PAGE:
US senators have been sworn in as jurors in Trump's impeachment trial
- Senators have been sworn in as jurors Tuesday for Trump's second impeachment trial.
- A summons will now be sent to Trump and he will be invited to respond in writing.
- Oral arguments will kick off the week of February 8.
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Senators were sworn in on Tuesday as jurors in former President Donald Trump's second impeachment trial.
The House of Representatives impeached Trump earlier this month, charging him with "incitement of insurrection" related to the deadly Capitol siege on January 6. The House transmitted the article of impeachment against Trump to the Senate on Monday evening.
A formal summons will now be sent to Trump laying out the charge against him and inviting him to respond in writing.
Typically, a Senate trial kicks off quickly after articles of impeachment are submitted, but Senate Majority Leader Chuck Schumer and Minority Leader Mitch McConnell reached a deal last week to delay the start of Trump's trial until the week of February 8.
Lawmakers agreed that the timeline would give Democratic House impeachment managers, who will act as prosecutors in the trial, and the former president's legal defense team, enough time to prepare their arguments. It will also allow the Senate to confirm President Joe Biden's Cabinet picks and push forward on his legislative agenda and COVID-19 relief proposal.
The Constitution stipulates that the chief justice of the Supreme Court presides over the impeachment trial of a US President. But it does not say who presides over the trial of a former president, and a Senate source told NPR on Monday that the chamber's president pro tempore, Vermont Sen. Patrick Leahy, will oversee Trump's second impeachment trial.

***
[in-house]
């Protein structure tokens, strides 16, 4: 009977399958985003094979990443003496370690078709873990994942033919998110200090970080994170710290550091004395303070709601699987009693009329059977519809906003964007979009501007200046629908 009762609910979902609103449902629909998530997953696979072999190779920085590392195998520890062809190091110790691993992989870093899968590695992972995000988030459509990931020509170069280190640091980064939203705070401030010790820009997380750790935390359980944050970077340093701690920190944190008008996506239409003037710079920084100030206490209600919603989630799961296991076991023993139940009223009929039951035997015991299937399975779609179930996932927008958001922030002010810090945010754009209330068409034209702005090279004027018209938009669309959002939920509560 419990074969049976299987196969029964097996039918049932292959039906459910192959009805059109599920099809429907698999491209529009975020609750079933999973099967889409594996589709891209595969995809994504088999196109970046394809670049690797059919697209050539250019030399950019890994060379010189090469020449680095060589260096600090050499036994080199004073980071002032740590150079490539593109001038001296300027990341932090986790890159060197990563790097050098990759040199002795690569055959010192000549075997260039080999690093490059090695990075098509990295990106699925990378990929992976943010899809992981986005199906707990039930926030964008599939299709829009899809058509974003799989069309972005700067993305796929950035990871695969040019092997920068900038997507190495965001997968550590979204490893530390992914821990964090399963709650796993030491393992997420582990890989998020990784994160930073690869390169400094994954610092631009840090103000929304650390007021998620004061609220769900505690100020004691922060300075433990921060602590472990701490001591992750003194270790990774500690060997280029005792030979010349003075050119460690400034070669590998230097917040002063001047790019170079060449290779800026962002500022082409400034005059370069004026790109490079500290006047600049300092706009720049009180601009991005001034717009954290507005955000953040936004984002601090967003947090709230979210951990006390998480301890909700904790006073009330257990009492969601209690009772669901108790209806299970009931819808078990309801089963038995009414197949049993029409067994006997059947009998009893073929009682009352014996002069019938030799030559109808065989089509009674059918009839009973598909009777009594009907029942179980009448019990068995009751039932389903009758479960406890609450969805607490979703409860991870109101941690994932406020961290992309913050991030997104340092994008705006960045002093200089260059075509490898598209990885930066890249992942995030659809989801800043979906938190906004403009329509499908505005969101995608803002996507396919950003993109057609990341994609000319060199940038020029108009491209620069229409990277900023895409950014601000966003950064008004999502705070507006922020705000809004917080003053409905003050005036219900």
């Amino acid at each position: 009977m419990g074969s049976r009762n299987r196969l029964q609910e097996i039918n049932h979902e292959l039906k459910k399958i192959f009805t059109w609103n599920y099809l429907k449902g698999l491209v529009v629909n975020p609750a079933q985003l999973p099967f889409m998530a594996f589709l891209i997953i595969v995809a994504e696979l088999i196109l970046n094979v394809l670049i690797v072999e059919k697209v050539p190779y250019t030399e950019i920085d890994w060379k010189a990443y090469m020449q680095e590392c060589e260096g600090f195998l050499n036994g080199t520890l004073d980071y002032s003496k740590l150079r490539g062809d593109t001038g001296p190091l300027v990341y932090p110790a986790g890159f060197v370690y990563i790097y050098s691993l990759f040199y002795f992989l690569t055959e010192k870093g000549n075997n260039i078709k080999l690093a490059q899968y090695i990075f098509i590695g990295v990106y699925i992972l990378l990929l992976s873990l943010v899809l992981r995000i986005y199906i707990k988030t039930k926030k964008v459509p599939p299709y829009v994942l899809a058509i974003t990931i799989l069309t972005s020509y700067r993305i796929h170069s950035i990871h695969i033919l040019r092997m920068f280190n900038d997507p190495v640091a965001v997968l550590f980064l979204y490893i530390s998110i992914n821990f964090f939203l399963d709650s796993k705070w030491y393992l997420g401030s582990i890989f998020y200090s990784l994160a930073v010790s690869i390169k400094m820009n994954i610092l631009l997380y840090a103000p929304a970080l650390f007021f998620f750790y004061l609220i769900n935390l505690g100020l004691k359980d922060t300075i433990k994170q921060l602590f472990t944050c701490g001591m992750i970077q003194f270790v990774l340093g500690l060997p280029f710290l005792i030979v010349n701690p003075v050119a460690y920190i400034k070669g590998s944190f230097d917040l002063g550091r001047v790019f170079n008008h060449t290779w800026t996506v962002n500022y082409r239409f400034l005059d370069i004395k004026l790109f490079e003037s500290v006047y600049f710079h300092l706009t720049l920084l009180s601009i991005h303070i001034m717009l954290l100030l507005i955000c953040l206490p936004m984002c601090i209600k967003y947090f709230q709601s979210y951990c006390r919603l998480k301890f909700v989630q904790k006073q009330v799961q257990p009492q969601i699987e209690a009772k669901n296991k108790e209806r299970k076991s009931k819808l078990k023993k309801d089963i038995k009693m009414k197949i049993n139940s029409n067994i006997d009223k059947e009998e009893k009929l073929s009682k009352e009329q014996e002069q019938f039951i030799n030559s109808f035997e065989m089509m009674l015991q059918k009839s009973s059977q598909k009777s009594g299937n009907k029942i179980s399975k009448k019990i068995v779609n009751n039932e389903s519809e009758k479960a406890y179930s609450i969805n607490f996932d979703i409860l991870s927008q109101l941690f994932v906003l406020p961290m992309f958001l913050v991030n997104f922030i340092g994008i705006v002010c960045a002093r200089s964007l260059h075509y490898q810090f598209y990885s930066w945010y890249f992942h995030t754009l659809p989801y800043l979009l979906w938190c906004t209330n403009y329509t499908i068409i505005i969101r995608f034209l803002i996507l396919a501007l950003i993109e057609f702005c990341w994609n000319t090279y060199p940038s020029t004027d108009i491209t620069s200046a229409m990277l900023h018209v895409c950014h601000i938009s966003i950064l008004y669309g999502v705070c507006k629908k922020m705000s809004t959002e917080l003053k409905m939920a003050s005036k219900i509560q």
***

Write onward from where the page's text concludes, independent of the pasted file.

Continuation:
To remove a federal official from office, two-thirds of the Senate must vote to convict. That's highly unlikely in this case, given that Democrats have a bare majority in the chamber – 50 seats plus Vice President Kamala Harris' tie-breaking vote — and would need at least 17 of their Republican colleagues to break ranks.
The GOP caucus, for its part, doesn't have much of an appetite to even hold an impeachment trial in the first place, let alone convict Trump, because Republicans say it would be unconstitutional to conduct a trial for someone who's already out of office. Some legal scholars agree, though most have dismissed that argument.
"That makes no sense at all," the Yale Law School professor Akhil Reed Amar told NPR, referring to the Republican argument. "You want to give someone a get-out-of-jail free card at the end of the administration so they can do anything they like and be immune from the high court of impeachment?"
There is also precedent for impeaching and trying to convict a former federal official after they've left office. And in Trump's case, many Democratic lawmakers say it's necessary to impeach and try the former president in hopes of barring him from ever running for public office again. The Senate can only vote to take such a step if it also votes to convict Trump after his trial.
Here's what comes next:
- February 2: Deadline for Trump to respond to the summons and for the House impeachment managers — who will act as prosecutors in his Senate trial — to submit a pretrial brief.
- February 8: Deadline for Trump to submit a pretrial brief and for House managers to respond to Trump's response to the summons.
- February 9: Deadline for House managers to submit a rebuttal to Trump's pretrial brief. Oral arguments begin after.
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